This movie is being released as part of the House: Two Stories Blu-ray Collection by Arrow Video (www.arrowvideo.com – www.facebook.com/ArrowVideo/) on April 11th, 2017.
Way back in 1985, I was a kid who had only recently discovered horror movies. When the low-budget feature House opened in my part of the world, it wasn’t rated for adults only – children were permitted entry. As such, I didn’t have to wait for a VHS release. It was one of the few titles I could go and see at a local movie theater. Seeing the film was immensely enjoyable experience and not only for me.
The movie ended up being a surprise success at the box office. Made on a modest budget of $3 million, the film earned nearly $20 million domestically during its initial run. In the time since, the movie has become something of a cult item. While it did well upon its initial release, even more people caught up with it on VHS and during its frequent airings on cable TV. So it’s easy to see why the feature has developing a strong following of viewers in my age group. For some, it even served as an early introduction to the horror genre.
Arrow Video are going all out on their new Blu-ray release of the film. They’ve included it in their House: Two Stories Blu-ray set, that contains the first two movies in the series with loads of extras. In addition to a brand new 2K restoration of the flick, viewers will also find a new feature-length documentary on the production, a commentary track with director Steve Miner (Friday the 13th Part 2, Friday the 13th Part III, Lake Placid) and producer Sean S. Cunningham (the Friday the 13th series), as well as trailers, TV ads and a stills gallery. The set also includes a 60-page book on the film with critical analysis and a history of the entire House franchise. Fans of the film will certainly be pleased with the bonuses in addition to what they see on screen.
As you might have guessed, events circle around a creepy old house. Roger Cobb (William Katt) is a Los Angeles-based horror writer working on a new book about his traumatic experiences in Viet Nam. Additionally, he’s processing the dissolution of his marriage after the strange disappearance of his son. When his eccentric aunt is found dead on the titular property, Cobb arrives to deal with estate issues and get some peace and quiet in order to complete work on his book. But he doesn’t find any kind of tranquility. Instead, he begins hearing noises and having visions. Of course, Cobb is eventually attacked by an assortment of bizarre creatures all over the property.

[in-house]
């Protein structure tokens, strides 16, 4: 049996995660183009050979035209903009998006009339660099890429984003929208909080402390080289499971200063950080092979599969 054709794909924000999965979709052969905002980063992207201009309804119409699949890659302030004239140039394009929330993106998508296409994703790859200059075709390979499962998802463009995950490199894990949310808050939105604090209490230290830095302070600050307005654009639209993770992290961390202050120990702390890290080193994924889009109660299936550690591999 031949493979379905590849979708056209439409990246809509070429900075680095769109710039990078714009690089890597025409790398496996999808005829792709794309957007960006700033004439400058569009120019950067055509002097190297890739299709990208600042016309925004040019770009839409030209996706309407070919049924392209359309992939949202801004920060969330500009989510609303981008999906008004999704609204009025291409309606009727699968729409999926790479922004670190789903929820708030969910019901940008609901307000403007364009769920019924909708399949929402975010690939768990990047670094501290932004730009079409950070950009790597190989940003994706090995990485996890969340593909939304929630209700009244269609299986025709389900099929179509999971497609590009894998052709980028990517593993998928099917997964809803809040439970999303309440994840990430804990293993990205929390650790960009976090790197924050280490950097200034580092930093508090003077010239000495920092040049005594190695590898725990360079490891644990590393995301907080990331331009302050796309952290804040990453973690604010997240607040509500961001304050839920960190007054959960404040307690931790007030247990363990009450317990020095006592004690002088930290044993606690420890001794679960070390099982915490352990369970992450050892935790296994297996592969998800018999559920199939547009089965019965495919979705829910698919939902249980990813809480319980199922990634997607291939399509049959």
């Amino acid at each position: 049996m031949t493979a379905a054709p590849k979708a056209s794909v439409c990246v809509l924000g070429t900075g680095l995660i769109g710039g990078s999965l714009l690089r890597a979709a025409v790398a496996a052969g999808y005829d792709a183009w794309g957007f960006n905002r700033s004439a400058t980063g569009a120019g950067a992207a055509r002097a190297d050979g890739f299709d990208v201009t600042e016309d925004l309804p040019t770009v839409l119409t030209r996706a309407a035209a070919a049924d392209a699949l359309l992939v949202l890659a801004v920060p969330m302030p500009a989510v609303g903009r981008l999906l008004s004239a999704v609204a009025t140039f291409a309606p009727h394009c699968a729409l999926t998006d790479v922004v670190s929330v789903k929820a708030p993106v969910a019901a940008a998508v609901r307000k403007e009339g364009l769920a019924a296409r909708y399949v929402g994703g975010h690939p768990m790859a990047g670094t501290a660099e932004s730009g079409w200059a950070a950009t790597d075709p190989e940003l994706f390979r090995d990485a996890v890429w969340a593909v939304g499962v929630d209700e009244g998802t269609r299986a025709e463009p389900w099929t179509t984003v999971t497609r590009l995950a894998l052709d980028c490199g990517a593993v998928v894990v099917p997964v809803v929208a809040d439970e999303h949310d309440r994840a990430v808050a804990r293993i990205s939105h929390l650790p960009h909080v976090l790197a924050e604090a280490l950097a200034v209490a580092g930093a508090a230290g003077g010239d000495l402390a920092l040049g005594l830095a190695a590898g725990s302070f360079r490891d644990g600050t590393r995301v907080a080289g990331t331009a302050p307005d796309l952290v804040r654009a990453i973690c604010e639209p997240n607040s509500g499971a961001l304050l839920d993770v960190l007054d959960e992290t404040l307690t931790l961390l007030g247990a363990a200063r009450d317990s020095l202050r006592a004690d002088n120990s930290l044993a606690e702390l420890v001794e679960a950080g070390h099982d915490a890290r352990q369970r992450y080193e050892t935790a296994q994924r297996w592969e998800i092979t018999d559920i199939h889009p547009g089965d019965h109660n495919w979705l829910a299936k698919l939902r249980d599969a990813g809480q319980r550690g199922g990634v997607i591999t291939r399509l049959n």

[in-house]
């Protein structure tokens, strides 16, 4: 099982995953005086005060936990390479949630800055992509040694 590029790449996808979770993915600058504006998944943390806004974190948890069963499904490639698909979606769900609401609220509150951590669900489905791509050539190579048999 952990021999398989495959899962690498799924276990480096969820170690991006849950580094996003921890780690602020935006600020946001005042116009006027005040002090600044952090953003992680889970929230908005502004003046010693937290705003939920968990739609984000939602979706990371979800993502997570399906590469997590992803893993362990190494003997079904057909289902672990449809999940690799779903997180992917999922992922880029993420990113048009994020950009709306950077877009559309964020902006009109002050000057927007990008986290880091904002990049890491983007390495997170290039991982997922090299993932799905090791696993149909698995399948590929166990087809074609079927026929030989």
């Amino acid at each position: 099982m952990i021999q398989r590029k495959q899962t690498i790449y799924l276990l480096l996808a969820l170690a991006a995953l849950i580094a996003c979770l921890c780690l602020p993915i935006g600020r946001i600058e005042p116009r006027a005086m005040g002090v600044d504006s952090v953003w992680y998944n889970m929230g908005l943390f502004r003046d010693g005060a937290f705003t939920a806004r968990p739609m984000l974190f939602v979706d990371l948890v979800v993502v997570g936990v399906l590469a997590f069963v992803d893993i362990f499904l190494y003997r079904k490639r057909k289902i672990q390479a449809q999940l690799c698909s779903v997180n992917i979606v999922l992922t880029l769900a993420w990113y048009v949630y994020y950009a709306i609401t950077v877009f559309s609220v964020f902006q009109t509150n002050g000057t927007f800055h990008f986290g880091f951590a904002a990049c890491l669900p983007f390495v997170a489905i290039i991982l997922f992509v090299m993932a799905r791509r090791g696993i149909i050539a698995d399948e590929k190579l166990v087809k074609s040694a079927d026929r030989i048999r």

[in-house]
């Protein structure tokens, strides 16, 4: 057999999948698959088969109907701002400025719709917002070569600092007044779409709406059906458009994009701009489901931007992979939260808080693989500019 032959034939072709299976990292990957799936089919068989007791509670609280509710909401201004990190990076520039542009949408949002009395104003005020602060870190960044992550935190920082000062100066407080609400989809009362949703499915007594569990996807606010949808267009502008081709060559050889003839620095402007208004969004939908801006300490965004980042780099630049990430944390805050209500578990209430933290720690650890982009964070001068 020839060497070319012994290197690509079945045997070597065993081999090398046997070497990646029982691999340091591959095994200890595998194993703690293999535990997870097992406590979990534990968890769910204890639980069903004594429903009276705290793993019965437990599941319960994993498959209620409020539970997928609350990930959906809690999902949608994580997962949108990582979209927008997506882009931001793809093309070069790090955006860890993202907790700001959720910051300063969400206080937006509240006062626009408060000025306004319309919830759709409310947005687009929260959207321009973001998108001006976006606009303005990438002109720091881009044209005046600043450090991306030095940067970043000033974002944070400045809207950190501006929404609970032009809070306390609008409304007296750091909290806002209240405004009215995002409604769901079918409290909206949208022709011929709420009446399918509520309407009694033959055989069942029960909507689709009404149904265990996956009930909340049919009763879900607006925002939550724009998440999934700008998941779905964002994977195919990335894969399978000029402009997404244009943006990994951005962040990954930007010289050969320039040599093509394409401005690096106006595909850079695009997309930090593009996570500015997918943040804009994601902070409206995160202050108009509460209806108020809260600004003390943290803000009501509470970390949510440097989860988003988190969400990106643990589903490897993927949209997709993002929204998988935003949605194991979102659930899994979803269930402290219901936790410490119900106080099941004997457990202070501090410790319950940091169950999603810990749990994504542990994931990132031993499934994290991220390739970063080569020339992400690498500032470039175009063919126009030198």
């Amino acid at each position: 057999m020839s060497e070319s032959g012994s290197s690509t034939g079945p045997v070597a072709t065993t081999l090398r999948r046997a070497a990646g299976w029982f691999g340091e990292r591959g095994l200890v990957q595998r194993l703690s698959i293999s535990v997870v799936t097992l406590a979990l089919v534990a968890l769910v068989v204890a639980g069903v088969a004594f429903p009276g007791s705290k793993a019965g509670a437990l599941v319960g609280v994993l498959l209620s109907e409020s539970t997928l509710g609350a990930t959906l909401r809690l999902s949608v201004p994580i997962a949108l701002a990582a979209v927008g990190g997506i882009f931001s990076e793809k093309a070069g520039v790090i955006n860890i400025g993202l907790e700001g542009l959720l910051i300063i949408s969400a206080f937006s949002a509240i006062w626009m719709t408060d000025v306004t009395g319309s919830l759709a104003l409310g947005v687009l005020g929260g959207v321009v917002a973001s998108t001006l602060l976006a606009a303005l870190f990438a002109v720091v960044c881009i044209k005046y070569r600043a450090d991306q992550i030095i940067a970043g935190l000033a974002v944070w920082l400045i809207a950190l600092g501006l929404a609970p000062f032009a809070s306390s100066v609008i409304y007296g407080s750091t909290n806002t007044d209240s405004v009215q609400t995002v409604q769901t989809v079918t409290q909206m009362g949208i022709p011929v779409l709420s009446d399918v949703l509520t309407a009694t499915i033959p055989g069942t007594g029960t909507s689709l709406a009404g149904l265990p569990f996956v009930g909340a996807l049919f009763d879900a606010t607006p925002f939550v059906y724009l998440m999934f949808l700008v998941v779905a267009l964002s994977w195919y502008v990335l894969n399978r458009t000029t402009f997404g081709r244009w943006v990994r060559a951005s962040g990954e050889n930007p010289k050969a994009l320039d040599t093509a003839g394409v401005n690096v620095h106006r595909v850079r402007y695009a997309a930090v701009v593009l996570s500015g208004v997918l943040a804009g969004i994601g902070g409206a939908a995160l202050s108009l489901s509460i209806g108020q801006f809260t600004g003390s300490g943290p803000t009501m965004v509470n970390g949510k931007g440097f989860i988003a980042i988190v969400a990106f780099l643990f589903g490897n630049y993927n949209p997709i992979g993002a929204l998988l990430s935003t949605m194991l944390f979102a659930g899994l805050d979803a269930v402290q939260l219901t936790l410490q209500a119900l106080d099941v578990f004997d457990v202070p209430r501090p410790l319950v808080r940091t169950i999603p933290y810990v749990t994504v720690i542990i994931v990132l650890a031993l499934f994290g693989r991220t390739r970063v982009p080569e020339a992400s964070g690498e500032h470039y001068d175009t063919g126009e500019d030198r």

This isn’t exactly high art, but as a little horror/comedy, the movie couldn’t possibly work better. Katt is an extremely likable protagonist and the filmmaker do an excellent job of subtly touching on issues like Viet Nam, while giving genre fans all of the expected genre beats and jumps. Despite some of the heavier themes, there’s also a great sense of dark humor to the proceedings. Viewers are made to question Cobb’s sanity from the outset through the introduction of friendly neighbor Harold (George Wendt), who witnesses the lead’s strange behavior and is eventually drawn into events. There’s some great banter between the two as well as some amusing reactions when Cobb attempts to fight back (including an entertaining fist-pump after he vanquishes his first monster).
Even the impressively crafted beasts have an element of goofiness built in. Their appearance is somewhat rubbery (apparently, they were designed to resemble figures from EC horror comic books), keeping the tone of the film light and amusing. This isn’t a graphic or particularly disturbing movie, but the make-up effects on a skeletal villain during the film’s climax remain very impressive.
As mentioned, the film has been newly transferred and it looks better here than it ever has before. I’m quite certain it looks sharper than it ever did in the theater, making the upgrade quite remarkable. While it still retains a filmic appearance, the image looks sharp and clean. There’s an excellent and lengthy documentary that includes interviews featuring almost all of the cast and crew, with the exception of actor Richard Moll.
Story-writer Fred Dekker (who wrote and directed Night of the Creeps and is also the scribe of the upcoming Predator sequel) explains how he came up with the idea and how it evolved. Director Miner describes how excited he was to take on a feature that would show he could handle other genres like comedy (he was exclusively a horror film director at this point in his career). They also go into why they believe the movie was so successful, surmising that the equal amount of laughs and jump-scares consistently surprised viewers. Katt also offers insights into his interpretation of the written role and Wendt comments about how, despite it being a B-movie, the feature remains one of his favorite and most popular onscreen appearances.
House is a low-budget popcorn monster movie, but an effective one that maintains a sense of fun throughout. The transfer to Blu-ray is a stellar one that will certainly please the film’s many enthusiasts. For fans, it’s a great package well worth picking up – I was very impressed with it. To read more about the other movie in the set, check out a review of House II: The Second Story (1987) here.